This is the 19th in a series of articles about winners of the NSNC’s annual Ernie Pyle Lifetime Achievement Award.
By Dave Astor
Because of serious health issues, Roger Ebert didn’t travel to Detroit to receive our 2011 Ernie Pyle Lifetime Achievement Award. But the famed film critic did appear from Chicago via Skype.
“It is my great honor to accept this award from the National Society of Newspaper Columnists,” Ebert told attendees. “I grew up regarding newspaper columnists as the most noble and brilliant of human beings, and nothing I have seen since has caused that opinion to change.
“It is our job to take the events of our time and consider them with intelligence, and wit. In these days of trashy celebrity gossip which threatens to overwhelm the media, our job is more important than ever.”
Before the Pyle winner spoke, 2010-2012 NSNC President Ben Pollock noted that “it’s a great, it’s a humbling honor to introduce Roger Ebert.” Ben went on to mention several of Ebert’s accomplishments, including being the first film critic to win the Pulitzer Prize for criticism — in 1975, when the Chicago Sun-Times staffer was still in his early 30s.
Ben also praised Ebert for being a “conversational” writer who not only reviewed films, but also did plenty of reporting about movie-related matters. “Roger always is clear and his writing style is deceptively simple,” Pollock observed. Ebert’s writing also included plenty of passion, humor, knowledge, intelligence, and historical perspective.
(A thank you to Ben for sending me a link to his “Brick” blog’s June 26, 2011, post containing the transcript of his and Ebert’s remarks — from which I took the above quotes.)
I also had a conversation about Ebert with Ben last month, and he recalled wryly that Detroit conference host Brian O’Connor “warned me in a whisper as I took the stage that if I tripped over the main wire to his laptop on the lectern, severing the connection to Chicago, well…that’s not printable.”
Ben added: “The board choosing Roger was the beginning of NSNC loosening its already plastic definition of ‘columnist.’ Because Roger in print was a critic, and those folks have their own group and awards. But art criticism is a form of column — it’s analysis and commentary, and a service to readers, and when done right includes journalistic research that at times includes interviews. The clincher was that in his last years, Roger turned to blogging, which was definitely in the column mold…”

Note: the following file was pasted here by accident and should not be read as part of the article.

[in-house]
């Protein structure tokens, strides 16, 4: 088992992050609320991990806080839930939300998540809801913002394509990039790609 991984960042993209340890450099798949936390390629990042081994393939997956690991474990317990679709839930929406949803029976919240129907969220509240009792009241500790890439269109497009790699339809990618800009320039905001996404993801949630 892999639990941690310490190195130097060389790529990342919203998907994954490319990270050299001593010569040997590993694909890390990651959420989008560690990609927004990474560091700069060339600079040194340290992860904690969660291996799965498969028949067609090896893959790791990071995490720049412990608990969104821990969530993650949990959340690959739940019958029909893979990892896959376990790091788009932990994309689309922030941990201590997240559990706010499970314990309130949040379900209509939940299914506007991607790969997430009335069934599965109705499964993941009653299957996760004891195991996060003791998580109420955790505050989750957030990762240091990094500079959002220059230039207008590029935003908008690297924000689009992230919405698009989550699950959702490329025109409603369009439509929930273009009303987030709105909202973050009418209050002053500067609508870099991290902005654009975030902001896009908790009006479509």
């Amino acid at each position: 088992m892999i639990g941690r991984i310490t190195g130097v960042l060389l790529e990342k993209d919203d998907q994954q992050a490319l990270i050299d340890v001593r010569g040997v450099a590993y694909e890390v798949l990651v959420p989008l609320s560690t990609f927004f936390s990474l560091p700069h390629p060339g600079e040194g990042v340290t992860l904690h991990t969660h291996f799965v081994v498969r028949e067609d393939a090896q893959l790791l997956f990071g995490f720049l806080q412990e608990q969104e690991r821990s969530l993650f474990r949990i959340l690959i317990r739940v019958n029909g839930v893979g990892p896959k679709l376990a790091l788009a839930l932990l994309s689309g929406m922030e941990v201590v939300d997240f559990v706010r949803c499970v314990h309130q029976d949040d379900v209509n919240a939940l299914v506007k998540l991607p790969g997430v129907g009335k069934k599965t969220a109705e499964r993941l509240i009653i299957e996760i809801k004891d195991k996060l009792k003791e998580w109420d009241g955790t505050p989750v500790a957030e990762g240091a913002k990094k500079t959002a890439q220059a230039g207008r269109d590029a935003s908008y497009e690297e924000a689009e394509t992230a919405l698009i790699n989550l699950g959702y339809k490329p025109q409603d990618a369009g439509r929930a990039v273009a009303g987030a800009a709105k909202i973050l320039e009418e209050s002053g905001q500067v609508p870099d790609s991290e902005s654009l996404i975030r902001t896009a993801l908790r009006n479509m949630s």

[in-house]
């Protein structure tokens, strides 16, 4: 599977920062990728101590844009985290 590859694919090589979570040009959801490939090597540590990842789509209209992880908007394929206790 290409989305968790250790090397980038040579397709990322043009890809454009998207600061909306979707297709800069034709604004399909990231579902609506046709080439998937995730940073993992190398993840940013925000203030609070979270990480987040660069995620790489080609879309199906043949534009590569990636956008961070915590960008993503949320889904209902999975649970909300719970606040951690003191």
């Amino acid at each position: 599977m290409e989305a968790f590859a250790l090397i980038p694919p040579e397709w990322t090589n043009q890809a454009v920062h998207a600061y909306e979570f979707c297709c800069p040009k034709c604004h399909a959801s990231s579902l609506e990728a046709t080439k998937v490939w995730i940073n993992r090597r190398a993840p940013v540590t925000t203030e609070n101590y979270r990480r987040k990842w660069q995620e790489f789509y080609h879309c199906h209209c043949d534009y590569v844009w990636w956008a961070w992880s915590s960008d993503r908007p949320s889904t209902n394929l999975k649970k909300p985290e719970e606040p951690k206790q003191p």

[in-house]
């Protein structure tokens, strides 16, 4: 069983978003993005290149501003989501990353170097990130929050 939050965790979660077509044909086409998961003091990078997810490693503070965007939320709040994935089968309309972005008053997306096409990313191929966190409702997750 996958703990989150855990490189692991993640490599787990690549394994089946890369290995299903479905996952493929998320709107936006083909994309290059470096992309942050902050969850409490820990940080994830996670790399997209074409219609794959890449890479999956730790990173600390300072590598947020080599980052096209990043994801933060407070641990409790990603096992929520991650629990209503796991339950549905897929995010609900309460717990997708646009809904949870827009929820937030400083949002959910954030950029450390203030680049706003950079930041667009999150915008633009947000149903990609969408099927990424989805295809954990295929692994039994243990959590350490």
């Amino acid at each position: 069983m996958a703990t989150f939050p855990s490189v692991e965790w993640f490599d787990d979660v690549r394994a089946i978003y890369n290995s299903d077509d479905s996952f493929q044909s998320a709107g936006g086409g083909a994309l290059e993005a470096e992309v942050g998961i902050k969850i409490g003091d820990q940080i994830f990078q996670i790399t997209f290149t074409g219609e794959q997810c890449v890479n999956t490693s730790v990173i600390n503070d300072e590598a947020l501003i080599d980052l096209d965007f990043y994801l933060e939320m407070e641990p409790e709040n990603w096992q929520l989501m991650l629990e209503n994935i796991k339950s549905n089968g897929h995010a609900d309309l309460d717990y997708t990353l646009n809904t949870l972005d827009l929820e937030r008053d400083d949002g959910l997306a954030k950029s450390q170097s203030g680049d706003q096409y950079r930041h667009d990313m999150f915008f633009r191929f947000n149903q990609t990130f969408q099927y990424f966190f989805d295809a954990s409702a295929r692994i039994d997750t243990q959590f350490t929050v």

Ebert (1942-2013) had severe health problems during the final 11 years of his life — suffering from papillary thyroid cancer, salivary gland cancer, and more. He eventually lost his ability to speak — using a computerized voice system to communicate, including to the NSNC during his Pyle speech.
The Illinois native joined the Sun-Times in 1967, and remained there until his death. Starting in 1975, Ebert also became widely known for his TV collaboration with Chicago Tribune film critic Gene Siskel. On their show, the two bantered humorously while discussing movies, and created and trademarked the phrase “Two Thumbs Up” for films they both liked. After Siskel died in 1999, Ebert continued the show with various co-hosts.
Ebert’s reviews were syndicated to more than 200 newspapers, and he also published numerous books — including collections of his reviews.
Roger’s widow, Chaz, appeared and spoke at our 2014 conference in Washington, DC.
Dave Astor writes the weekly “Montclairvoyant” topical-humor column for Baristanet.com, blogs weekly at DaveAstorOnLiterature.com, and is the author of the 2017 book “Fascinating Facts About Famous Fiction Authors and the Greatest Novels of All Time: The Book Lover’s Guide to Literary Trivia.”